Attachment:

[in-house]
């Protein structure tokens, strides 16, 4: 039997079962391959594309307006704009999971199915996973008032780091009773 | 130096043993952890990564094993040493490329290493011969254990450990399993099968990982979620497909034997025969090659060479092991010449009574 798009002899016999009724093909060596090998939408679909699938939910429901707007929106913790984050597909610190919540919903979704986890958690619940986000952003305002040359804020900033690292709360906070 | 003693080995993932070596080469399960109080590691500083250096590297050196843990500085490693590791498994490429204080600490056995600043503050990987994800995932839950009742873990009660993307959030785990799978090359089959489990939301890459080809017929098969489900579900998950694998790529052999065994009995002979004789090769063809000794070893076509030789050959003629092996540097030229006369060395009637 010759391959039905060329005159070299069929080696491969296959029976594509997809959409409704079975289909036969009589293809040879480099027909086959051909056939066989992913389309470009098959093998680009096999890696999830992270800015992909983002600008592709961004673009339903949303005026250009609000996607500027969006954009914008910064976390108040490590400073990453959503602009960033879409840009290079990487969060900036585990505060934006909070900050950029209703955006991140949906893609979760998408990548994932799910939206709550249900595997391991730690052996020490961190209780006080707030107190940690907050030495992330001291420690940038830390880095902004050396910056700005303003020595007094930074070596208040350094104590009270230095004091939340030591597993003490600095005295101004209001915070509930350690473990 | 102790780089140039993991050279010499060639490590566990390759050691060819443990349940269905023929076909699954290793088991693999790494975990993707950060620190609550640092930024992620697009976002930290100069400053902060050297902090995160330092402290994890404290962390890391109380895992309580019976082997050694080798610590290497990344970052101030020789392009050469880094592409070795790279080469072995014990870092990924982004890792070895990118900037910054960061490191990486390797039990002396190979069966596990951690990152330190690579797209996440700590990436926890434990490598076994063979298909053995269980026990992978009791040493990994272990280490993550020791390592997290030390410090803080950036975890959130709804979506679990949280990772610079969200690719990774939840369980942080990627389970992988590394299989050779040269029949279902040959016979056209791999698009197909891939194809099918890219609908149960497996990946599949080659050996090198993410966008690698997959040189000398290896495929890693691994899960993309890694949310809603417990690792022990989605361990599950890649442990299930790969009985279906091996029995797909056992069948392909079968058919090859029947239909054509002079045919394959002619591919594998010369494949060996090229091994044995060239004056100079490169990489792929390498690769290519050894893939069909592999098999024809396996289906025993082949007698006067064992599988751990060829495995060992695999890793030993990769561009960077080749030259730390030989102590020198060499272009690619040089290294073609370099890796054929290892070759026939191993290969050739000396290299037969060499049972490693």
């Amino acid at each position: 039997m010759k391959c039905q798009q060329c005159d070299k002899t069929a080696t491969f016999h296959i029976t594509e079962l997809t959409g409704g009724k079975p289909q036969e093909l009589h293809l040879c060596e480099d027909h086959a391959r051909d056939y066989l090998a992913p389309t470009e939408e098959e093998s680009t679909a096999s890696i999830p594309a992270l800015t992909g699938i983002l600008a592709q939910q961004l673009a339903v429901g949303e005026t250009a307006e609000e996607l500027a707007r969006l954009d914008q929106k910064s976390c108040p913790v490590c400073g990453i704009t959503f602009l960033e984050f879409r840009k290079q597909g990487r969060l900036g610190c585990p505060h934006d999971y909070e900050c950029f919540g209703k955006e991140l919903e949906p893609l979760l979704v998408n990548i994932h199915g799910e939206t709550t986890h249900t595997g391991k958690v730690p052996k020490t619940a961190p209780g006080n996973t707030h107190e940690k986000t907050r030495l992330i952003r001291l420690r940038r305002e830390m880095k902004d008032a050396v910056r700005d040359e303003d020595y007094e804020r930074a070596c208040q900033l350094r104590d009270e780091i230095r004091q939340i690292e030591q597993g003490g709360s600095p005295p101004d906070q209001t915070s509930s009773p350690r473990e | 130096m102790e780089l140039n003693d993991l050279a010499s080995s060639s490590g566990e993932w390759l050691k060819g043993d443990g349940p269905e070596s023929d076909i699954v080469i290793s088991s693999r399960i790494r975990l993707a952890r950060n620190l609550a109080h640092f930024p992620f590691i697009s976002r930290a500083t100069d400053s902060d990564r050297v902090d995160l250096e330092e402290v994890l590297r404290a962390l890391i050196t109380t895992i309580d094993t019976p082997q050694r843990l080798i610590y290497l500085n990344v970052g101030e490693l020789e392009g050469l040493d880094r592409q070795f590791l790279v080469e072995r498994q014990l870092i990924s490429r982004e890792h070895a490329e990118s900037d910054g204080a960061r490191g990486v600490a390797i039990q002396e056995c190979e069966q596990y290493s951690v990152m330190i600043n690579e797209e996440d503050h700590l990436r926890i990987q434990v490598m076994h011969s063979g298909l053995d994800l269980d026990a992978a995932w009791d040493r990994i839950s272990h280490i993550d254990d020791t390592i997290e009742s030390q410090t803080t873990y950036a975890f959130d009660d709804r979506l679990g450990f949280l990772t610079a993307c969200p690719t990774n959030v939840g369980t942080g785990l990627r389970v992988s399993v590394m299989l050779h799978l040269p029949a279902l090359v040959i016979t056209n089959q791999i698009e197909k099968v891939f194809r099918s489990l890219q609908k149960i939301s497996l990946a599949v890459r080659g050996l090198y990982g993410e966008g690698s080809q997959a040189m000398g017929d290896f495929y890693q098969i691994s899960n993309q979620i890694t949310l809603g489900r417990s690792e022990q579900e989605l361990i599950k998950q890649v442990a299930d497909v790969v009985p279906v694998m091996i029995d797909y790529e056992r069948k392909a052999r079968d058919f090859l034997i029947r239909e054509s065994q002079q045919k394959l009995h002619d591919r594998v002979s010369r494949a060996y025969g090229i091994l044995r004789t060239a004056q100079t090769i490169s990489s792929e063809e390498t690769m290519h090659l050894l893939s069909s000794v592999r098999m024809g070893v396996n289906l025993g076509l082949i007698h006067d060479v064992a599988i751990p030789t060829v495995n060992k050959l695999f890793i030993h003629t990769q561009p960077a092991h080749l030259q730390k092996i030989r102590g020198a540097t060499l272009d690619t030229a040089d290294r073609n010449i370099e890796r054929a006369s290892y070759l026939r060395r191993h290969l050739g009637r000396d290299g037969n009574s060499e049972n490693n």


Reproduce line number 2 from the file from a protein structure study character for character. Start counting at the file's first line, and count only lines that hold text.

């Protein structure tokens, strides 16, 4: 039997079962391959594309307006704009999971199915996973008032780091009773 | 130096043993952890990564094993040493490329290493011969254990450990399993099968990982979620497909034997025969090659060479092991010449009574 798009002899016999009724093909060596090998939408679909699938939910429901707007929106913790984050597909610190919540919903979704986890958690619940986000952003305002040359804020900033690292709360906070 | 003693080995993932070596080469399960109080590691500083250096590297050196843990500085490693590791498994490429204080600490056995600043503050990987994800995932839950009742873990009660993307959030785990799978090359089959489990939301890459080809017929098969489900579900998950694998790529052999065994009995002979004789090769063809000794070893076509030789050959003629092996540097030229006369060395009637 010759391959039905060329005159070299069929080696491969296959029976594509997809959409409704079975289909036969009589293809040879480099027909086959051909056939066989992913389309470009098959093998680009096999890696999830992270800015992909983002600008592709961004673009339903949303005026250009609000996607500027969006954009914008910064976390108040490590400073990453959503602009960033879409840009290079990487969060900036585990505060934006909070900050950029209703955006991140949906893609979760998408990548994932799910939206709550249900595997391991730690052996020490961190209780006080707030107190940690907050030495992330001291420690940038830390880095902004050396910056700005303003020595007094930074070596208040350094104590009270230095004091939340030591597993003490600095005295101004209001915070509930350690473990 | 102790780089140039993991050279010499060639490590566990390759050691060819443990349940269905023929076909699954290793088991693999790494975990993707950060620190609550640092930024992620697009976002930290100069400053902060050297902090995160330092402290994890404290962390890391109380895992309580019976082997050694080798610590290497990344970052101030020789392009050469880094592409070795790279080469072995014990870092990924982004890792070895990118900037910054960061490191990486390797039990002396190979069966596990951690990152330190690579797209996440700590990436926890434990490598076994063979298909053995269980026990992978009791040493990994272990280490993550020791390592997290030390410090803080950036975890959130709804979506679990949280990772610079969200690719990774939840369980942080990627389970992988590394299989050779040269029949279902040959016979056209791999698009197909891939194809099918890219609908149960497996990946599949080659050996090198993410966008690698997959040189000398290896495929890693691994899960993309890694949310809603417990690792022990989605361990599950890649442990299930790969009985279906091996029995797909056992069948392909079968058919090859029947239909054509002079045919394959002619591919594998010369494949060996090229091994044995060239004056100079490169990489792929390498690769290519050894893939069909592999098999024809396996289906025993082949007698006067064992599988751990060829495995060992695999890793030993990769561009960077080749030259730390030989102590020198060499272009690619040089290294073609370099890796054929290892070759026939191993290969050739000396290299037969060499049972490693």